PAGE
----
THE NOUVEAU RICHE
For the first 40 years of their existence, the Patriots existed in a netherworld. Geographically set apart in the small hamlet of Foxborough, Mass., with one road leading in and out, they were usually bad on the field and occasionally an embarrassment off it.
One coach — Chuck Fairbanks — tried to leave on the eve of the playoffs, and another — Bill Parcells — negotiated his exit during Super Bowl week. There was a drug scandal, a disgraceful locker-room incident that made national headlines and a revolving door of quarterbacks, one more inept than the next.
Enter Bill Belichick. Ornery and antisocial with the press, the coach is a villain to most of the country — an evil genius in an ill-fitting hoodie. Around here, however, it’s hard to find fault with the man.
Team owner Robert Kraft is a former season-ticket holder who saved the franchise from a move to St. Louis, thus making him practically family. Quarterback Tom Brady is so untouchable, we’re even willing to overlook his occasional modeling forays. Without warning, the Patriots have become the envy of professional football.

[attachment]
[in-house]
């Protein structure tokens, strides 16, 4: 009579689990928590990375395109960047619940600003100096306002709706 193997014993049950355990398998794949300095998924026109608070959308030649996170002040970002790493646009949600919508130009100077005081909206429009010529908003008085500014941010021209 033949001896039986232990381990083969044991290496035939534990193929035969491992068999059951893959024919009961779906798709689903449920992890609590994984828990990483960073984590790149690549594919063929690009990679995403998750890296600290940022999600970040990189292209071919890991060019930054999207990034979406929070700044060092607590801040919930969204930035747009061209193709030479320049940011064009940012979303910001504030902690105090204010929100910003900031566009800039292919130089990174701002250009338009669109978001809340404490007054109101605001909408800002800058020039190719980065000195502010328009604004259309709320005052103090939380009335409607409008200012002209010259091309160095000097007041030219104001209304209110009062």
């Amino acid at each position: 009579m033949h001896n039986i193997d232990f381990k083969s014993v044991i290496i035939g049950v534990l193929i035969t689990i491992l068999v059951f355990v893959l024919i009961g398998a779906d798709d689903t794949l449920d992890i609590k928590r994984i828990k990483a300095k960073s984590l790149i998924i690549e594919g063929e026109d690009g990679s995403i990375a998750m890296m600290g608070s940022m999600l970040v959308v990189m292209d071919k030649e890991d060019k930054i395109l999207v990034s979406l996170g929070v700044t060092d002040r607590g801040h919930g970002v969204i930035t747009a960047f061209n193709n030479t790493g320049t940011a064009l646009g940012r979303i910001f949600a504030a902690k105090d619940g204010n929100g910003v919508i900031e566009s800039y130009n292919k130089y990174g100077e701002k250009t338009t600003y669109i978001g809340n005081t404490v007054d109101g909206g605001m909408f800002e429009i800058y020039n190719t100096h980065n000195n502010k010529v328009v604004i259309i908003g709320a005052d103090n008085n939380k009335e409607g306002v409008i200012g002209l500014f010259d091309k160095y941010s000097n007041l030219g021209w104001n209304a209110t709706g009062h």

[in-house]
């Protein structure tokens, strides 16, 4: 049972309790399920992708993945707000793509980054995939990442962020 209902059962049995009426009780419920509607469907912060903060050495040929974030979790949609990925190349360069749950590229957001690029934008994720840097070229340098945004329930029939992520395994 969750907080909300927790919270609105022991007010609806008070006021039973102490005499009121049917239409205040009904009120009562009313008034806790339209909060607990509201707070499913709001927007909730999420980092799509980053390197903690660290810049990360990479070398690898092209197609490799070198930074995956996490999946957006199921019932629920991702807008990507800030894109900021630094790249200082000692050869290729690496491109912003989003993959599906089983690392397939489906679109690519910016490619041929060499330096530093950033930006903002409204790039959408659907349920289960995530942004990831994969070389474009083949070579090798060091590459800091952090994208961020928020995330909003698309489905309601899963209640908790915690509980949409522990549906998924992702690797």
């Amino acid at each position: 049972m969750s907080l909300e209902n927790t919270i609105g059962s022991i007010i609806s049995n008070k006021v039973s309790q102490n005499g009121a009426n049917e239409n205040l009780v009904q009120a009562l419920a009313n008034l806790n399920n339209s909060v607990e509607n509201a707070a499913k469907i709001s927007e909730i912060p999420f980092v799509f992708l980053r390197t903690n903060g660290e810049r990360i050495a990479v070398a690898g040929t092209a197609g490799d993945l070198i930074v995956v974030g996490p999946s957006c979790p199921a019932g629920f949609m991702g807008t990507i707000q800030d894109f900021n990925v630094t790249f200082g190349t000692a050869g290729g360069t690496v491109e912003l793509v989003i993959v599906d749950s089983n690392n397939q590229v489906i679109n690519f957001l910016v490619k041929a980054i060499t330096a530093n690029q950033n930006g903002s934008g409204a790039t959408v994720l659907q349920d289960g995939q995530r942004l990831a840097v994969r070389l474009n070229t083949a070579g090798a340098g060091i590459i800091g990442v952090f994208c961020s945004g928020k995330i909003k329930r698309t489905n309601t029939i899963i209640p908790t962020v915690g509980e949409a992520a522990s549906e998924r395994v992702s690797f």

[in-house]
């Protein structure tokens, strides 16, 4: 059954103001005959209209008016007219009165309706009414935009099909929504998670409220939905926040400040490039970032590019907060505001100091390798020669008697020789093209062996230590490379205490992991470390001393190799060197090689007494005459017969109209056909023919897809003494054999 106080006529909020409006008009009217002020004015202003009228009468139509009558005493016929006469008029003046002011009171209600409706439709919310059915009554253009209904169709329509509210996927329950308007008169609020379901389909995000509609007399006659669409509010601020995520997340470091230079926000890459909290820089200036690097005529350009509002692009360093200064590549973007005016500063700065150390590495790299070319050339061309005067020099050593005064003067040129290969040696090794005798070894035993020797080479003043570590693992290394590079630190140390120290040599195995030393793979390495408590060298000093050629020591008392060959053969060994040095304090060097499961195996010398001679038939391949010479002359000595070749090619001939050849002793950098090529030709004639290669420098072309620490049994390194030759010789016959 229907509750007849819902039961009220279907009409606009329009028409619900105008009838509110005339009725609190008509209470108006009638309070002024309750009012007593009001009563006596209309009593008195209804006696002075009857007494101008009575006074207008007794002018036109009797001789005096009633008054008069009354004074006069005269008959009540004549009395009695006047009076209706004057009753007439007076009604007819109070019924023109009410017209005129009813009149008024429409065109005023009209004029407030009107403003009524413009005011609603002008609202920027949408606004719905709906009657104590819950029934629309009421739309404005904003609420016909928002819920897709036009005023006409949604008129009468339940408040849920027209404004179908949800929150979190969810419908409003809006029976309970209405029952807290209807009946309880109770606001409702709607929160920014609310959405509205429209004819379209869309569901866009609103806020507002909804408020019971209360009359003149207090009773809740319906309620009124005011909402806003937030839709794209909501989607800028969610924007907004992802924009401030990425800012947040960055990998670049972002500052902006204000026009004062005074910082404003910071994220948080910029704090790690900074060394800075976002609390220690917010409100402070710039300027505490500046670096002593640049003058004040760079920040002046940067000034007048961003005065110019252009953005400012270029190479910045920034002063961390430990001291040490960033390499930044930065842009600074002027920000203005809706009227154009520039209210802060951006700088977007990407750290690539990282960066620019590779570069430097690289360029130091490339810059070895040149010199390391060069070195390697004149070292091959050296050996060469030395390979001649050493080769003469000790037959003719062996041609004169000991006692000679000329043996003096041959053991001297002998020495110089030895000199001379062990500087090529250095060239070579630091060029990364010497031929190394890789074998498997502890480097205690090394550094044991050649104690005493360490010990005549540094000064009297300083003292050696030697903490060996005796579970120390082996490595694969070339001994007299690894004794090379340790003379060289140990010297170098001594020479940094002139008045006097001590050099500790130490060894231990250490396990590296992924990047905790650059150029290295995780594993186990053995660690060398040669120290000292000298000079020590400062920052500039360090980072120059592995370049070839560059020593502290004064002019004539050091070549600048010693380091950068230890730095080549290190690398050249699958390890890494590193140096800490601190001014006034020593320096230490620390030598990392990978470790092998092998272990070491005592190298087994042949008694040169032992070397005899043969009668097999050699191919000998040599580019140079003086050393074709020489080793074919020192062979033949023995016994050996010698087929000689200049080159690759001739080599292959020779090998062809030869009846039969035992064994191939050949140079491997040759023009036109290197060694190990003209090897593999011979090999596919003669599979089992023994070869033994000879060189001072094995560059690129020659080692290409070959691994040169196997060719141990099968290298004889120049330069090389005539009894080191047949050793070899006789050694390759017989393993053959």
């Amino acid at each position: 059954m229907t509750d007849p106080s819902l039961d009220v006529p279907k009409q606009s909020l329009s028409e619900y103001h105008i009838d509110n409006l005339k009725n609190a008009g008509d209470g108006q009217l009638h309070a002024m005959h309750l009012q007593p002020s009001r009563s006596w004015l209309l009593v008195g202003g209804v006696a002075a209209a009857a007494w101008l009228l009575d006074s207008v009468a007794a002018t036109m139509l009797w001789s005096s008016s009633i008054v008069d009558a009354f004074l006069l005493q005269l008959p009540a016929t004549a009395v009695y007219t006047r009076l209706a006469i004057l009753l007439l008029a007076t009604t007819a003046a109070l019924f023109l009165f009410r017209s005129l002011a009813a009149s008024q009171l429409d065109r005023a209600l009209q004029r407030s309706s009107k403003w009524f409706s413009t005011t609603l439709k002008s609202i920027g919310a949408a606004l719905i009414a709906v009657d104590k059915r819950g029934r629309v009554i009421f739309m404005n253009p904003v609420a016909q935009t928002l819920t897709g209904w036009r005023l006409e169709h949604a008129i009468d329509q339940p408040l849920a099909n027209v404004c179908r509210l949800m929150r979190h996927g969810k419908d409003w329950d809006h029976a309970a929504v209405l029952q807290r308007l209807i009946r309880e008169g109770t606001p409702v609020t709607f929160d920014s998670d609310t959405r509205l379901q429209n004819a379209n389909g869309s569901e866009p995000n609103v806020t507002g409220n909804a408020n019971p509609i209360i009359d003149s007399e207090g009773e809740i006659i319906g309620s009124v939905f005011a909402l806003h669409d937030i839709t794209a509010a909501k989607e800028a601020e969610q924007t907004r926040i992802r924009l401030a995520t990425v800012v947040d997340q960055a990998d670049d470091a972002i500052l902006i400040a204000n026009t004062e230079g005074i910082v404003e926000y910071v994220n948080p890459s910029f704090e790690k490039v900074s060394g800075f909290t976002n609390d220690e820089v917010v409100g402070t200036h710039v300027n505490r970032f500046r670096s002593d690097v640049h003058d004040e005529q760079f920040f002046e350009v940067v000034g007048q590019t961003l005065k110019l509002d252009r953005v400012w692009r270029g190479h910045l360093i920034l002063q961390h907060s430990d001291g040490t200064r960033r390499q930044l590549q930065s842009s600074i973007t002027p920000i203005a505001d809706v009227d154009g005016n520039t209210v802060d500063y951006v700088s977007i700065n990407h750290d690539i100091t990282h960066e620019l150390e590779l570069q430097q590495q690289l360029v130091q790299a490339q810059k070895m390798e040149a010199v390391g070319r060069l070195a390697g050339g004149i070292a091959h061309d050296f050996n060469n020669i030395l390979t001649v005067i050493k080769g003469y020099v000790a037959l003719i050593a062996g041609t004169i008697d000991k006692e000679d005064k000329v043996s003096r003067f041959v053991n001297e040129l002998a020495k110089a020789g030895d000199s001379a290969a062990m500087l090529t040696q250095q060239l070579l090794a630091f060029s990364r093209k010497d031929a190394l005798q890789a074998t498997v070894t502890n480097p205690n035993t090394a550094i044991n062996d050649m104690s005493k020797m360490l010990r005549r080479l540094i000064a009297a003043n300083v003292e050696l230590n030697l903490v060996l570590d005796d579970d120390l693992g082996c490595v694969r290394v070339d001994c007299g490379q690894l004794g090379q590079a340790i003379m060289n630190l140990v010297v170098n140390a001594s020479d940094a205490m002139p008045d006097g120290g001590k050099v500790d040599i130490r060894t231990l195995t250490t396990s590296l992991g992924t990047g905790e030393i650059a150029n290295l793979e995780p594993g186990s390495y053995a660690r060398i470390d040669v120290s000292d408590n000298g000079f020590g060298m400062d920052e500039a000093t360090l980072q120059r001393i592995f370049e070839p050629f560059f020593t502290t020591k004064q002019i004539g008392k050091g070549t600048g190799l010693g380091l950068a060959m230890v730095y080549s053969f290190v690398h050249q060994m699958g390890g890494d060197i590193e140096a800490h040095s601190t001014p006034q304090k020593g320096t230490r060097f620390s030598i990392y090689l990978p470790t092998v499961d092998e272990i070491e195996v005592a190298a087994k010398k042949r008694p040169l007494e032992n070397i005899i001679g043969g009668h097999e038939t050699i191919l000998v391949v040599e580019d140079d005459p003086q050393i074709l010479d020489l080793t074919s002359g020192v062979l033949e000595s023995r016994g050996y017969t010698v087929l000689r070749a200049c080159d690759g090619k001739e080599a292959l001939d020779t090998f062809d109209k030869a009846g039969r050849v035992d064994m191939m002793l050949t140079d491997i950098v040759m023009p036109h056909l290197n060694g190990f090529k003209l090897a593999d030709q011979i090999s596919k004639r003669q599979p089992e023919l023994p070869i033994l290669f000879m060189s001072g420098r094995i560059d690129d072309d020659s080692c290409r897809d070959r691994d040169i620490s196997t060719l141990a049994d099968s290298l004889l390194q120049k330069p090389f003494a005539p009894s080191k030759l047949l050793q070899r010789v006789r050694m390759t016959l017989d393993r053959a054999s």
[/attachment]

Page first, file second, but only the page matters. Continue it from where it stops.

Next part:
Considering their tragicomic history, their success has earned them something of a lifetime pass. That’s not to say that the Pats aren’t scrutinized and debated on a never-ending talk-radio loop or covered by a voracious news media that tries to point fingers even in victory. Perhaps no team is as artfully dissected for the sin of being good, and that makes us defend them even more.
The Patriots kick-started Boston’s sports renaissance and rewired our tortured psyches. It was linebacker Tedy Bruschi who spoke for all of us after a particularly satisfying playoff win over the Indianapolis Colts by saying, “You come to Foxborough, it’s gonna be snowing. It’s gonna be cold. … We still play. And we win.” Deal with it.